Although it wasn't her earliest film, "The Blue Angel" is credited with setting in motion the cultural myth of Marlene Dietrich. American audiences first noticed Dietrich opposite Gary Cooper in "Morocco," and her native Germany had been charmed for some time, but "The Blue Angel" really started it all.
Ironically, the 1930 movie (screening at the Wilshire Auditorium in Fullerton on Friday night) was tabbed a star vehicle for Emil Jannings, the German actor who had won an Oscar for his performances in "The Way of the Flesh" (1927) and "The Last Command" (1928). But moviegoers were not so much held by Jannings' portrayal of the doomed Prof. Immanuel Rath as they were by a very young, very plump Dietrich.
Whether singing "Falling In Love Again" in her smoky voice or having Rath jump through hoops of sexual humiliation, she was the essence of female provocation. Dietrich never lost the mystique that came with these first associations.
Dietrich herself never cared much for "The Blue Angel." In later interviews, she went out of her way to flatten its reputation as a milestone; not one to get showy with language, she said the movie was "enough to make you puke."
She hated the coarseness of her character, the cabaret femme fatale Lola-Lola, and the film's debasement of Rath, but it was just the sort of harshly mesmerizing art that fixes in the public's mind and can make a legend of its most graphic symbol.
It is often hard to stomach. Rath, a vulnerable but pedantic high school teacher, sinks way beyond his own protective self-righteousness after he encounters Lola-Lola. She's as immune to self-criticism as he is ruled by it. Lola-Lola is all impulse and sensuality; she's a sexual fantasy made real.
Rath's unexplored region is his desire, which she reaches in destructive ways. He falls for her too quickly, of course, but this is a movie that doesn't hesitate in leading Rath to his fate. Director Josef von Sternberg moves the story forward through sharply realized scenes showing the spiraling tawdriness of Lola-Lola and Rath's relationship.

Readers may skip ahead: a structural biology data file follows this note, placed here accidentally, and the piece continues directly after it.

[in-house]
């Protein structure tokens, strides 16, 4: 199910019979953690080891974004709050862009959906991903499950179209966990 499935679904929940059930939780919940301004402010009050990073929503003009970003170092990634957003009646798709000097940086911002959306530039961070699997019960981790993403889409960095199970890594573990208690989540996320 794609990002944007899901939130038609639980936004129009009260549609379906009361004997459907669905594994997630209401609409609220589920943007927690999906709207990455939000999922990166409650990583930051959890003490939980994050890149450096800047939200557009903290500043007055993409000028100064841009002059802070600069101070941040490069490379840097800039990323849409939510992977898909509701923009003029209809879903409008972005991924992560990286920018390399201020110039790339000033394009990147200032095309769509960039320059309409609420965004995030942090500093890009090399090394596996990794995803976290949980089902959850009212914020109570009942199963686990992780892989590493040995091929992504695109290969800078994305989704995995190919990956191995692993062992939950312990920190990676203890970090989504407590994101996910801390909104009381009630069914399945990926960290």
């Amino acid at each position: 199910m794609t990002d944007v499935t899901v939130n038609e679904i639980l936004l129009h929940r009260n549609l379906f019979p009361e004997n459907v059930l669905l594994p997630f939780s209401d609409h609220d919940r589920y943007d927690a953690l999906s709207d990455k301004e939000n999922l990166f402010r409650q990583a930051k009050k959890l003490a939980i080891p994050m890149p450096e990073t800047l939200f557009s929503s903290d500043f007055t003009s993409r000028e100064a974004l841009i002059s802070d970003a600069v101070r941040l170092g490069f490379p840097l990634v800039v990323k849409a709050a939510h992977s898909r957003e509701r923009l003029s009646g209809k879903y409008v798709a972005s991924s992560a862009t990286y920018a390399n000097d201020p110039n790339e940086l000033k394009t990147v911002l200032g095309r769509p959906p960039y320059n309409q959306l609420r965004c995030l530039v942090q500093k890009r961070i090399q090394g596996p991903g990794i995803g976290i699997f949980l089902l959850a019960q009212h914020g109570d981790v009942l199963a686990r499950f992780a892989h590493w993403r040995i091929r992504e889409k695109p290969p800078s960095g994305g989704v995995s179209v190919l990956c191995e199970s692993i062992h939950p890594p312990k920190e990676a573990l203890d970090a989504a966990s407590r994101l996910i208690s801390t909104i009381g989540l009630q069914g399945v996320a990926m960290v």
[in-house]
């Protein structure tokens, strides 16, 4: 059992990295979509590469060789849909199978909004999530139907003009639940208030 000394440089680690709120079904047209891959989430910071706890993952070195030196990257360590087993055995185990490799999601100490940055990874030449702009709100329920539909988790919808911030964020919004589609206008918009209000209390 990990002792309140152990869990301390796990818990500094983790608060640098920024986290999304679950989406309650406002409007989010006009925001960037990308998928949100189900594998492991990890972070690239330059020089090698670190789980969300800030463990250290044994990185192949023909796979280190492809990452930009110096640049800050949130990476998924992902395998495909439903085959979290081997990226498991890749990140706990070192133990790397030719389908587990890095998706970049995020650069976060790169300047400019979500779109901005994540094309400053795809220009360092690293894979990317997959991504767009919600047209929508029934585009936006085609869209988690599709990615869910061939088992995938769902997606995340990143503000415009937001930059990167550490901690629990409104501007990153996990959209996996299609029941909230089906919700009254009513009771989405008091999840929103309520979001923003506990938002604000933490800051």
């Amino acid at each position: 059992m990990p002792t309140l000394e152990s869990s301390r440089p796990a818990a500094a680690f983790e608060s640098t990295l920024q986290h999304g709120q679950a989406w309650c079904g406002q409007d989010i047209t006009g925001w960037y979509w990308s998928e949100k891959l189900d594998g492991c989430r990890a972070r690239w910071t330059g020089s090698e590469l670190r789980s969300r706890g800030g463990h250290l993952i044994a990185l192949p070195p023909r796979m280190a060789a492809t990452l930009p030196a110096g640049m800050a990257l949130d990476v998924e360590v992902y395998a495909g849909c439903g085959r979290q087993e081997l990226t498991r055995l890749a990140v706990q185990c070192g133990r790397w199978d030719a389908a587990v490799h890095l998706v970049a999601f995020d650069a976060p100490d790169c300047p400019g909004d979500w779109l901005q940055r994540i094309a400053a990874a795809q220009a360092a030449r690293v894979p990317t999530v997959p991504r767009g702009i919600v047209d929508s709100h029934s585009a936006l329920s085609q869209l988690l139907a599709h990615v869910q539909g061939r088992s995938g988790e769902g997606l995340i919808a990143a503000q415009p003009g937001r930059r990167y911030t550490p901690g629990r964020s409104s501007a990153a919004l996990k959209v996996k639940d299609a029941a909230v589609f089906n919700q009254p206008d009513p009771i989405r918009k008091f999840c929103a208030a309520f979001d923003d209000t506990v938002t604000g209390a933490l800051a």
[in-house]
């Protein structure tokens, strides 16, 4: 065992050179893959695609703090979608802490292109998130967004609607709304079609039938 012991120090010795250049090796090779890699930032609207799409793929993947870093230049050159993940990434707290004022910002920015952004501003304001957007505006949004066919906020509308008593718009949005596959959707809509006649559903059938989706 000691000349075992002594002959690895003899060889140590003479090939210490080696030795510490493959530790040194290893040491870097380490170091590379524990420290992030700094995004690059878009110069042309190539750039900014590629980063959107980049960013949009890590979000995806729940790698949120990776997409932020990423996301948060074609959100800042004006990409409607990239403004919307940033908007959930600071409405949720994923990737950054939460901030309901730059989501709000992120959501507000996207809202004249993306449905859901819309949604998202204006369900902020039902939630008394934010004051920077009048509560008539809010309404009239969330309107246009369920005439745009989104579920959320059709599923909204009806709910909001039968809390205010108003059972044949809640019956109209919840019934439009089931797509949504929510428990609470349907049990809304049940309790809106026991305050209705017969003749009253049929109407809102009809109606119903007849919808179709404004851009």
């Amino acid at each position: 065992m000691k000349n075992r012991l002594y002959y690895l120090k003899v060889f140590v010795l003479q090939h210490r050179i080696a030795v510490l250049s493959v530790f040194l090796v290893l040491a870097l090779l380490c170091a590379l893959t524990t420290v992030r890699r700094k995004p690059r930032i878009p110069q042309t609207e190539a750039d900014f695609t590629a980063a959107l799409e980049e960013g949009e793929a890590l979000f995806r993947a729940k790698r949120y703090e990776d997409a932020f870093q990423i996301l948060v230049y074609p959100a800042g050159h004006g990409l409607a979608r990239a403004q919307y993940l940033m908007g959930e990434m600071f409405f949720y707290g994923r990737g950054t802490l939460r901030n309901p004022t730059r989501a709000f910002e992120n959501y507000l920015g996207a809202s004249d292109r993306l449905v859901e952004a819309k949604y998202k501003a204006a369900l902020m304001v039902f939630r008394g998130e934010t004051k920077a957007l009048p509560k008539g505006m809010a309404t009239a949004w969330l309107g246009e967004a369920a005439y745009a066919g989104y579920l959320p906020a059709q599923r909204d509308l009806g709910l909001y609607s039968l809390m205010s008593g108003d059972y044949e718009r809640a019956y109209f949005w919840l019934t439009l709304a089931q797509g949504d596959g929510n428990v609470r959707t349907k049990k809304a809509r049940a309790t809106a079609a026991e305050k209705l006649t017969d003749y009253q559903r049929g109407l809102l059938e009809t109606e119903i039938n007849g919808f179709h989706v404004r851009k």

This film can make you feel voyeuristic, especially by the queasy ending when Rath's ruin is complete. The famous rooster-crowing scene near the finale puts a man-gone-mad on display. The moment is emotionally over-inflated, but effective nonetheless.
Von Sternberg was said to have become a little obsessed with Dietrich himself during the filming and changed the orientation of Henrich Mann's novel, "Professor Unrat, the Blue Angel," to place more emphasis on her. The last scene reflects this as the "The Blue Angel" closes with almost a cinematic afterthought: Lola-Lola is seen on center stage, carelessly singing again, unchanged by what has happened. It's that image of Dietrich that sticks in your head.
What: Josef von Sternberg's "The Blue Angel."
When: Friday, Feb. 15, at 7:30 p.m.
Where: The Wilshire Auditorium, 330 N. Lemon St., Fullerton.
Whereabouts: Take the Riverside (91) Freeway to Lemon Street and head north.
Wherewithal: $4 and $5.
Where to Call: (714) 871-4030, Ext. 15.